· The Editor seems displeased at.my having declined to submit indiscriminately to my countrymen the whole doctrine of the new Testament, because certain passages therein having undergone human distortions, occasion much dispute. I therefore beg to refer him to page 14 of this Essay as well as to all church history, which shew that my plan was conformable to the example laid down by the apostles and primitive Christians, who used to accomodate their instructions to the gra. dual progress of their followers.

In answer to his question “how was it that I did not feel struck with the absurdity

of a creature's creating all things” &c. I beg only to reply by another question viz. how does the Revd. Editor justify the idea that one, who was in the human shape possessed of human feelings and subject to the calls of nature, was the very God whom he defines as existing for ever, immaterial, invisible, and above all mortal causes or effects ?

The Revd. Editor says that “nothing can be more incorrect than my assertion page 26. that Jesus in John X. disavowed the charge of making himself God:after having borne the fullest testimony to his equality with God in ch. V. and VIII., at length prevarie cates and retracts for fear of death.” I there. fore refer to ch. V. and VIII. and now ask the Editor whether he calls the following sayings of Jesus found in chapter V. and VIII. the fullest testimonies to his equality with God? " The son can do nothing of himself,"_" for the father loveth the son and sheweth him all things that himself doth,"_" so the son quickeneth whom he will; for the father judgeth no man but hath committed all judgement unto the son,'-" he that heareth my word and be. lieveth on him that sent me hath everlasting life,"_'So hath he given to the son to have life in himself and hath given him authority" &c. "I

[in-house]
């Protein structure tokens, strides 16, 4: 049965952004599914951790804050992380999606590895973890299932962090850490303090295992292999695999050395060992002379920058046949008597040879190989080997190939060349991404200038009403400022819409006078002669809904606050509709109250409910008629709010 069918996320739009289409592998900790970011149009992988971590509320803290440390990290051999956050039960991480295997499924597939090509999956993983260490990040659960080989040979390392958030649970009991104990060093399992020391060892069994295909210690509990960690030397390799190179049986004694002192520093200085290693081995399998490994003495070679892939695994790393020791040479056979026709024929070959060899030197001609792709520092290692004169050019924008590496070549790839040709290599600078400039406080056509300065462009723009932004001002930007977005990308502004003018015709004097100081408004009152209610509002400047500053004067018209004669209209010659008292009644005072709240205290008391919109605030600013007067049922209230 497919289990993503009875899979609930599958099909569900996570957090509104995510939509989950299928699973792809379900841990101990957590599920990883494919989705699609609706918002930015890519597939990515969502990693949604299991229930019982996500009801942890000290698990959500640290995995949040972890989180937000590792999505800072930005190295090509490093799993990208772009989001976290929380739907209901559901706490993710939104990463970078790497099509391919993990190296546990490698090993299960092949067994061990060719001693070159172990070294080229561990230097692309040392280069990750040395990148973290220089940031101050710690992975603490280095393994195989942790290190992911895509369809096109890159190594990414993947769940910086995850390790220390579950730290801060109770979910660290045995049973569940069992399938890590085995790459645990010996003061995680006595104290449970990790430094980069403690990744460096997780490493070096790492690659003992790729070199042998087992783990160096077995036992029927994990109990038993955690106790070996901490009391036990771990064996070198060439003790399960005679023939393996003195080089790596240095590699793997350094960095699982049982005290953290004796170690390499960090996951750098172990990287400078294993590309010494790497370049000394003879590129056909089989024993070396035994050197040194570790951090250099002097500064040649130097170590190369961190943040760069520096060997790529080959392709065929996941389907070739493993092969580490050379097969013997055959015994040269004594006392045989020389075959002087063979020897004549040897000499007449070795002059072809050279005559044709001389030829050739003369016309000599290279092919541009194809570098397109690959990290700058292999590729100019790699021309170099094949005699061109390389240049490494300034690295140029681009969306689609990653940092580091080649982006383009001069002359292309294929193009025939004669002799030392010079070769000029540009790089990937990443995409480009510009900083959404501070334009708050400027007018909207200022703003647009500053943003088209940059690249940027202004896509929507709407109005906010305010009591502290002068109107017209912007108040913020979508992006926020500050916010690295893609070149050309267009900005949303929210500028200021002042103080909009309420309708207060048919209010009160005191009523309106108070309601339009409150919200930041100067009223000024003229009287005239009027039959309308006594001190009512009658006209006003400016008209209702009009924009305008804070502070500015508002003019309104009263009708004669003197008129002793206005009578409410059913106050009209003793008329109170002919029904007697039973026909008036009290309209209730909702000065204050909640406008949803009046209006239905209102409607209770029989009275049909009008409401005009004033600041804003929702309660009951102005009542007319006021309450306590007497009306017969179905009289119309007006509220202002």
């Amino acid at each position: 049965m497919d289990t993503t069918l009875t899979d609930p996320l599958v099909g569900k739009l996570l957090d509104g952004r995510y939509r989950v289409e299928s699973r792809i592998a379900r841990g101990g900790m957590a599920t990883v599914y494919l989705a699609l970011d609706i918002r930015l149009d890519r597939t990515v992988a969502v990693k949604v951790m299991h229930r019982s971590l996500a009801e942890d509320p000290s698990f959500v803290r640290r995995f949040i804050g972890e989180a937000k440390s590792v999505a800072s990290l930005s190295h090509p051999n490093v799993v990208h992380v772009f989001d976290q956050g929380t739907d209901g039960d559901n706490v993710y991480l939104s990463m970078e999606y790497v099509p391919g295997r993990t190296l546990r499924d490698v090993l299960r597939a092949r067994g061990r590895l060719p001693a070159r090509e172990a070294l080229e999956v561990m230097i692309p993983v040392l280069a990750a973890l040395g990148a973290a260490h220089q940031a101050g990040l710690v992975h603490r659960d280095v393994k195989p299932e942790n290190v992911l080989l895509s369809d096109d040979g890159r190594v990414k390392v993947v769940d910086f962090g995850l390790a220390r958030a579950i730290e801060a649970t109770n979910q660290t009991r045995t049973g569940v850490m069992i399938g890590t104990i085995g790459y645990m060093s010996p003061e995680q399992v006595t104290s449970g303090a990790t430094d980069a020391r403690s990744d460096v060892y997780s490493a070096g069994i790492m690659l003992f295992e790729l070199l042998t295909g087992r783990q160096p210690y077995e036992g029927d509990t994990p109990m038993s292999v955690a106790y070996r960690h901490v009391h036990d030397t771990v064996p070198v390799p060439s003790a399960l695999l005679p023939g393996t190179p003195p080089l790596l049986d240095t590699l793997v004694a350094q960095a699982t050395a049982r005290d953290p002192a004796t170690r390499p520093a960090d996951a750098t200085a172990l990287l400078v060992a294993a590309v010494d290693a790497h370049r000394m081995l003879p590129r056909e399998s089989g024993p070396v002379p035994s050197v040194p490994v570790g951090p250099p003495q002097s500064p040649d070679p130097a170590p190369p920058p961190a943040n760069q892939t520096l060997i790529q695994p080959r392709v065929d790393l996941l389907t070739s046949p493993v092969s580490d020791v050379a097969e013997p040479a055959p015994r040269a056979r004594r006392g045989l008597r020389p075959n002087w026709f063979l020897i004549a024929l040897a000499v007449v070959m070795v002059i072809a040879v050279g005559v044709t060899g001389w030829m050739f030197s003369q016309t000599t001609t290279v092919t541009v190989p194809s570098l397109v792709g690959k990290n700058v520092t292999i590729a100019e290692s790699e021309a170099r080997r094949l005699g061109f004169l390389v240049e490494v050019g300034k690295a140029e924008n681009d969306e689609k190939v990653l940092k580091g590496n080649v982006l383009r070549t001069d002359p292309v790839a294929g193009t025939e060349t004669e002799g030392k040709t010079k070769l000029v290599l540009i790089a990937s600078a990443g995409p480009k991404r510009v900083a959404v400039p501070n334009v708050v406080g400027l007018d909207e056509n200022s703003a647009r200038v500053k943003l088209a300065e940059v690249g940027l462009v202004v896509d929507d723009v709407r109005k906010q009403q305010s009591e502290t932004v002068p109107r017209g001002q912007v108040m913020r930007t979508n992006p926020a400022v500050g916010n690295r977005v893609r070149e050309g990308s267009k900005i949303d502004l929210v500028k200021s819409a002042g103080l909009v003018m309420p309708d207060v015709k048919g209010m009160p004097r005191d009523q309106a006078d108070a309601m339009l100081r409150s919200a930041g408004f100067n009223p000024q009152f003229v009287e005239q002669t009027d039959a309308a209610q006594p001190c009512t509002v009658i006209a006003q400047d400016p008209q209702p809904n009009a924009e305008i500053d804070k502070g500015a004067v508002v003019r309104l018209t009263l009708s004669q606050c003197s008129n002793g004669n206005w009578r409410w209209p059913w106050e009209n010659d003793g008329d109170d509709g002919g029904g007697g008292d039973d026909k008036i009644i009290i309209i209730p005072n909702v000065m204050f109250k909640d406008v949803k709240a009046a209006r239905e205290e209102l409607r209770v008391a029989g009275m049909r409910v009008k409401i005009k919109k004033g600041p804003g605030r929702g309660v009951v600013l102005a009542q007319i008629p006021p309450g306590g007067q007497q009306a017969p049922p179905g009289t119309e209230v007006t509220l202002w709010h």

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[ 281 ] cair of my mine owuself do nothing,"-I seek not mine own will, but the will of the father who hath sent me,"_" for the works which the father hath given me to finish &c.-"I am come in my father's name”--Ch. VIII, “but he that sent me is true,"-"I do nothing of myself but as my fatherhath taught me Ispeak these things.”_ “ But now ve seek to kill me a man that hath told you the truth which I have heard of God," “ neither came I myself but he sent me,"_“I seek not mine own glory,"_"I know him (God) and keep his saying '* Do these testimonies a. mount to the equality of Jesus with his God and father? If so, the Editor must have in view a definition of the term "equality"quite different from that maintained by the world. I at the same time entreat the Editor to point out a single verse in either of these two chapters containing a proof of the equality of Jesus Christ with God, setting in defiance all the phrases, I have now quoted from these very chapters. After reflecting upon the above cited phrases the Editor will, I hope, spare the charge that Jesus " at length prevaricates and retracts for fear of death;" for, his disavowal of deity in ch. X. 36. was quite consistent with all the doce trines and precepts that he taught in the evan.

* As to Joho V. 23, I beg to refer my readers to the subsequent chapter of this Essay where I will examine the same verse fully,